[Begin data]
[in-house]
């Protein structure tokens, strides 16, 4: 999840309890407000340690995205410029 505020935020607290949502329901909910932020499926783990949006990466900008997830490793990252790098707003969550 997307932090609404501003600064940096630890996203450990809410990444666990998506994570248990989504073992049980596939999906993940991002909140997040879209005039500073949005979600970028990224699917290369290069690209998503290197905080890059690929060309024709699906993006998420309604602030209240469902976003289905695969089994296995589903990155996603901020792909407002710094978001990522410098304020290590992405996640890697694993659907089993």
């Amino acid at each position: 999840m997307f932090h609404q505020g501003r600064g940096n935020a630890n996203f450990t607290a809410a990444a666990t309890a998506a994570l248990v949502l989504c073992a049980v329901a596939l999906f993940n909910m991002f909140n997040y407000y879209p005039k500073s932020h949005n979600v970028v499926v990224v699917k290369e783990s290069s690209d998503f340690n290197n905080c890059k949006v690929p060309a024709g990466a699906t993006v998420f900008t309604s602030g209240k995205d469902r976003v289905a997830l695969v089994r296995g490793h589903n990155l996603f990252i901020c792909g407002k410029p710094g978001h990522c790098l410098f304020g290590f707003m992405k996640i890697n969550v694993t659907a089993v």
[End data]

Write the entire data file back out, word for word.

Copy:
[in-house]
């Protein structure tokens, strides 16, 4: 999840309890407000340690995205410029 505020935020607290949502329901909910932020499926783990949006990466900008997830490793990252790098707003969550 997307932090609404501003600064940096630890996203450990809410990444666990998506994570248990989504073992049980596939999906993940991002909140997040879209005039500073949005979600970028990224699917290369290069690209998503290197905080890059690929060309024709699906993006998420309604602030209240469902976003289905695969089994296995589903990155996603901020792909407002710094978001990522410098304020290590992405996640890697694993659907089993």
């Amino acid at each position: 999840m997307f932090h609404q505020g501003r600064g940096n935020a630890n996203f450990t607290a809410a990444a666990t309890a998506a994570l248990v949502l989504c073992a049980v329901a596939l999906f993940n909910m991002f909140n997040y407000y879209p005039k500073s932020h949005n979600v970028v499926v990224v699917k290369e783990s290069s690209d998503f340690n290197n905080c890059k949006v690929p060309a024709g990466a699906t993006v998420f900008t309604s602030g209240k995205d469902r976003v289905a997830l695969v089994r296995g490793h589903n990155l996603f990252i901020c792909g407002k410029p710094g978001h990522c790098l410098f304020g290590f707003m992405k996640i890697n969550v694993t659907a089993v």